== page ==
13. "Conversion of alpha-helices into beta-sheets features in the formation of scrapie prion protein". PNAS USA. 90 (23): 10962–6. 1993 December 1. PMID 7902575. Check date values in: |date= (help)
  14. Shorter J, Lindquist S (2005). "Prions as adaptive conduits of memory and inheritance". Nat Rev Genet. 6 (6): 435–50. PMID 15931169.
  15. Maglio L, Perez M, Martins V, Brentani R, Ramirez O (2004). "Hippocampal synaptic plasticity in mice devoid of cellular prion protein". Brain Res Mol Brain Res. 131 (1–2): 58–64. PMID 15530652.
  16. 16.0 16.1 Cotran. Robbins Pathologic Basis of Disease. Philadelphia: W.B Saunders Company. 0-7216-7335-X. Unknown parameter |coauthors= ignored (help)
  17. Belay E. (1999). "Transmissible Spongiform Encephalopathies in Humans". Annu. Rev. Microbiol. 53: 283-314.
  18. "Prion Diseases". US Centers for Disease Control. Retrieved 2007-05-13.
  19. Gilch, Sabine; et al. (2001). "Intracellular re-routing of prion protein prevents propagation of PrPSc and delays onset of prion disease". The EMBO Journal (20): 3957-3966.
  20. New York University Medical Center and School of Medicine (2005-05-14). "Active Vaccine Prevents Mice From Developing Prion Disease". Science Daily. Retrieved 2007-05-08.
  21. Weiss, Rick (2007-01-01). "Scientists Announce Mad Cow Breakthrough". The Washington Post. Retrieved 2007-01-01.
  22. Büeler H, Aguzzi A, Sailer A, Greiner R, Autenried P, Aguet M, Weissmann C (1993). "Mice devoid of PrP are resistant to scrapie". Cell. 73 (7): 1339–47. PMID 8100741.
  23. Collinge J (2001). "Prion diseases of humans and animals: their causes and molecular basis". Annu Rev Neurosci. 24: 519–50. PMID 11283320.
  24. Ironside, JW (2006). "Variant Creutzfeldt-Jakob disease: risk of transmission by blood transfusion and blood therapies". Haemophilia. 12 (s1): 8-15.
  25. "2000-09-22, Normal Function of Prions, Statement to the BSE Inquiry" (PDF).
  26. 26.0 26.1 26.2 26.3 26.4 26.5 26.6 26.7 26.8 26.9 "90. Prions - ICTVdB Index of Viruses." (Website.) U.S. National Institutes of Health website. Retrieved on 2007-09-27.
  27. 27.0 27.1 Hussein, Mansour F. and Saud I. Al-Mufarrej. (2004.) "Prion Diseases: A Review; II. Prion Diseases in Man and Animals." Scientific Journal of King Faisal University (Basic and Applied Sciences), vol. 5, no. 2 1425, p. 139. Retrieved on 2007-09-27.
  28. {1999-05-28.) "BSE proteins may cause fatal insomnia." (News website.) BBC News. Retrieved on 2007-09-27.
  29. Telling G, Scott M, Mastrianni J, Gabizon R, Torchia M, Cohen F, DeArmond S, Prusiner S (1995). "Prion propagation in mice expressing human and chimeric PrP transgenes implicates the interaction of cellular PrP with another protein". Cell. 83 (1): 79–90. PMID 7553876.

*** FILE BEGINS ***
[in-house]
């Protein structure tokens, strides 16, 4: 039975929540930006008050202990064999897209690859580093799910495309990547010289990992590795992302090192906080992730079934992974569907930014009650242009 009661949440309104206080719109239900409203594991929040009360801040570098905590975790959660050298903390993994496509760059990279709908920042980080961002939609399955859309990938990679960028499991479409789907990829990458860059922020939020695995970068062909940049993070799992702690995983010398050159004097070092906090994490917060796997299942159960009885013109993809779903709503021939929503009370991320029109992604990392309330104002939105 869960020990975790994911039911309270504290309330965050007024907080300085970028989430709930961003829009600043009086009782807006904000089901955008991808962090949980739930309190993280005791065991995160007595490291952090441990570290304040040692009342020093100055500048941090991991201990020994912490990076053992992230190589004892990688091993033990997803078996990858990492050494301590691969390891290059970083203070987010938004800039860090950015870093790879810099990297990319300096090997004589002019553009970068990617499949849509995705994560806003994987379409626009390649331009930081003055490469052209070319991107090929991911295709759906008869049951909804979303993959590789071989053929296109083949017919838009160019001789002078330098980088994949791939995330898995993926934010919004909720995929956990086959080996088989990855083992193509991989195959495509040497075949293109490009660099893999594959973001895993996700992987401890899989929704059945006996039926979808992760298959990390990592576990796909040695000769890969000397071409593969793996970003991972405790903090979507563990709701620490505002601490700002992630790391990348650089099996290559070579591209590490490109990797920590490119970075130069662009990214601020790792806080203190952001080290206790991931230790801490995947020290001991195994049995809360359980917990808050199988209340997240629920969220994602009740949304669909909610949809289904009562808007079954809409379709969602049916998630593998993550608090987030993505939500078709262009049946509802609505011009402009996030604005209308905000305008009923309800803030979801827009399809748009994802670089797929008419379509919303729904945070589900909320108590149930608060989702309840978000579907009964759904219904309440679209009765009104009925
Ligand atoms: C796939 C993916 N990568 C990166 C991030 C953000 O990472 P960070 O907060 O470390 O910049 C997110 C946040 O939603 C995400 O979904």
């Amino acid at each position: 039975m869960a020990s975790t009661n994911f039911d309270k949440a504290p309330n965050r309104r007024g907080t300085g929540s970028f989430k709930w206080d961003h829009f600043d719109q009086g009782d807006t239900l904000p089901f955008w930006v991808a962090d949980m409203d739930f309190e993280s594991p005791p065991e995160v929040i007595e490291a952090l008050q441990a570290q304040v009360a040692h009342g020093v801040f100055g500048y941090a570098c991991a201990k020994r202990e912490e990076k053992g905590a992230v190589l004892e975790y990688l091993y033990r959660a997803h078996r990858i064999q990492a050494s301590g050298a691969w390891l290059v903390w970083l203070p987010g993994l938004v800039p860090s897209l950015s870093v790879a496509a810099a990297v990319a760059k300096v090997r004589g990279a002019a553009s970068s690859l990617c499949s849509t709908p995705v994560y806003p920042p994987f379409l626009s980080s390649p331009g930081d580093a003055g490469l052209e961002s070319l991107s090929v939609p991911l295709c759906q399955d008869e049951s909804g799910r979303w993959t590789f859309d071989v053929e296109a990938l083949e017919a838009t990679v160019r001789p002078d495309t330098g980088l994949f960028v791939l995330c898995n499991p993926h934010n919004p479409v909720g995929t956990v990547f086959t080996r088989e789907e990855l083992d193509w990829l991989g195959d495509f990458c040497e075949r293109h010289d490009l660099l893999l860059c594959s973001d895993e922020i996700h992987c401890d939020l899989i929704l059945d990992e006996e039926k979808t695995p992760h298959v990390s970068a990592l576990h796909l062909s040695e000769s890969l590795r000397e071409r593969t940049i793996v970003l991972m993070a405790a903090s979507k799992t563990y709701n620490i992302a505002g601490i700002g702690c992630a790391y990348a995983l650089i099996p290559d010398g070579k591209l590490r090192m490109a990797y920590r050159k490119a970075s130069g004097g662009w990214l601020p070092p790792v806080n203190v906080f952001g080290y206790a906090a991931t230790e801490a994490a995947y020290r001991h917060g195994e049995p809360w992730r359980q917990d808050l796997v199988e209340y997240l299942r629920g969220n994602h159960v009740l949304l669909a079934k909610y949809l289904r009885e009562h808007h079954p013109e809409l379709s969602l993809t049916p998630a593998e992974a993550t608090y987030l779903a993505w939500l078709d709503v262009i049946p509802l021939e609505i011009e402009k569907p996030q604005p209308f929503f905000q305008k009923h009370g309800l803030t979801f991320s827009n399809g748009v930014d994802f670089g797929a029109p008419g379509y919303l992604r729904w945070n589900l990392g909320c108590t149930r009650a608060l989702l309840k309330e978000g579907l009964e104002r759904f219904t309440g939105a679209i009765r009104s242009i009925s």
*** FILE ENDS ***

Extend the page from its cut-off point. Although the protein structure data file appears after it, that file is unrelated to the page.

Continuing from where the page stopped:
30. Johnson C, Pederson J, Chappell R, McKenzie D, Aiken J (2007). "Oral Transmissibility of Prion Disease is Enhanced by Binding to Soil Particles". PLoS Pathogens. 3 (7).
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  32. Collins SJ, Lawson VA, Masters CL (2004). "Transmissible spongiform encephalopathies". Lancet. 363 (9402): 51–61. PMID 14723996.
  33. Ozone Sterilization - UK Health Protection Agency
  34. Weissmann C, Enari M, Klöhn PC, Rossi D, Flechsig E (2002). "Transmission of prions". Proc. Natl. Acad. Sci. U.S.A. 99 Suppl 4: 16378–83. PMID 12181490.
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  36. "Pathogenic Virus Found in Mad Cow Cells". Yale. February 2 2007. Retrieved 2007-02-02. Check date values in: |date= (help)
  37. Laura Manuelidis, Zhoa-Xue Yu, Nuria Barquero, and Brian Mullins (February 6, 2007). "Cells infected with scrapie and Creutzfeldt–Jakob disease agents produce intracellular 25-nm virus-like particles". Proceedings of the National Academy of Sciences of the United States of America. 104 (6): 1965–1970. doi:10.1073/pnas.0610999104.
  38. 2000-09-22, Normal Function of Prions, Statement to the BSE Inquiry
  39. Oesch B, Westaway D, Wälchli M, McKinley M, Kent S, Aebersold R, Barry R, Tempst P, Teplow D, Hood L (1985). "A cellular gene encodes scrapie PrP 27-30 protein". Cell. 40 (4): 735–46. PMID 2859120.